22 July 2004
Poor purchasing practices continue to undermine corporate social responsibility (CSR) programmes and audits are ineffective, claims a new report.
Published by the Institute of Business Ethics, the report says some companies are still failing to tackle poor labour standards in supply chains. But significant progress has been made since the last report five years ago.
Louise Jamison, co-author and director of specialist trading consultancy Impactt, said the main challenge for companies was the way they did their buying.
"Commercial pressures and processes undermine labour laws in countries abroad," she said. "If lead times shrink, workers are still expected to deliver on time. Often purchasing procedures are not in line with the rest of the company's CSR programme."
She added that purchasers should examine practices from the beginning of the supply chain as well as strengthening communication between departments.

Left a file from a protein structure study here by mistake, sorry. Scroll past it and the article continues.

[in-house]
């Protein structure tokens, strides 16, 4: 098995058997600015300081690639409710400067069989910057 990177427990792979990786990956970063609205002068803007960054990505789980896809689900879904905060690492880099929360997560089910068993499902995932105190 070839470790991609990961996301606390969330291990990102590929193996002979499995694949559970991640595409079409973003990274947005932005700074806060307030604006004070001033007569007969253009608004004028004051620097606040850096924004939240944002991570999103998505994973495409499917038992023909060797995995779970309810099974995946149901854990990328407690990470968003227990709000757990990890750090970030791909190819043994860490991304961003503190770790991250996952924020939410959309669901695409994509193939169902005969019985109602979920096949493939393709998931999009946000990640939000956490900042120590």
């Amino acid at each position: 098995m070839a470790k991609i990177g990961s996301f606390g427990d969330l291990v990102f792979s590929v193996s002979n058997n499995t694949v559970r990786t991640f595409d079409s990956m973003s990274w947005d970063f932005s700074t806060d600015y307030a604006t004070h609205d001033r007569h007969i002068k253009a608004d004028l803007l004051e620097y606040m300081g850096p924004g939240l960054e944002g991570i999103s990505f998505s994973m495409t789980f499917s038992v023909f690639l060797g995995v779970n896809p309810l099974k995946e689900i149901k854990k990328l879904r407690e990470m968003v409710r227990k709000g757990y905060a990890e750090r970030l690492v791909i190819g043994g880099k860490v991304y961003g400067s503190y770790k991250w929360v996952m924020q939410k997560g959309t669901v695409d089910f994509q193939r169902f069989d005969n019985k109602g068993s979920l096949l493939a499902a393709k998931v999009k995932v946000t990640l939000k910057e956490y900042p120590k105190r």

The report also claimed audits were ineffective against poor labour conditions. Jamison said: "You do not achieve better results by standing over people with a big stick. You get results and improvements by working more closely with employees, explaining your standards clearly to a factory manager. Often the factory you are dealing with is so far away that guidelines and goals can seem meaningless."
But a spokesman for ethical coffee producer Union Coffee Roasters said audits had an important role for purchasers seeking better supply chains. "For companies looking for best practice, audits are an effective way of understanding the people you work with," he said.
"Ethical trading is not just about paying the right money to producers. It is also about understanding their part in the process, and audits provide a link between the producer and the product."
Peter Smith, consultant and former president of CIPS, said a balance between commercial responsibilities and doing the right thing was essential in a highly competitive world.
"If any organisation decided to work entirely to a CSR strategy and only work with ethically sound companies, they would cease to exist in two years' time."
Feature: Round table discussion on CSR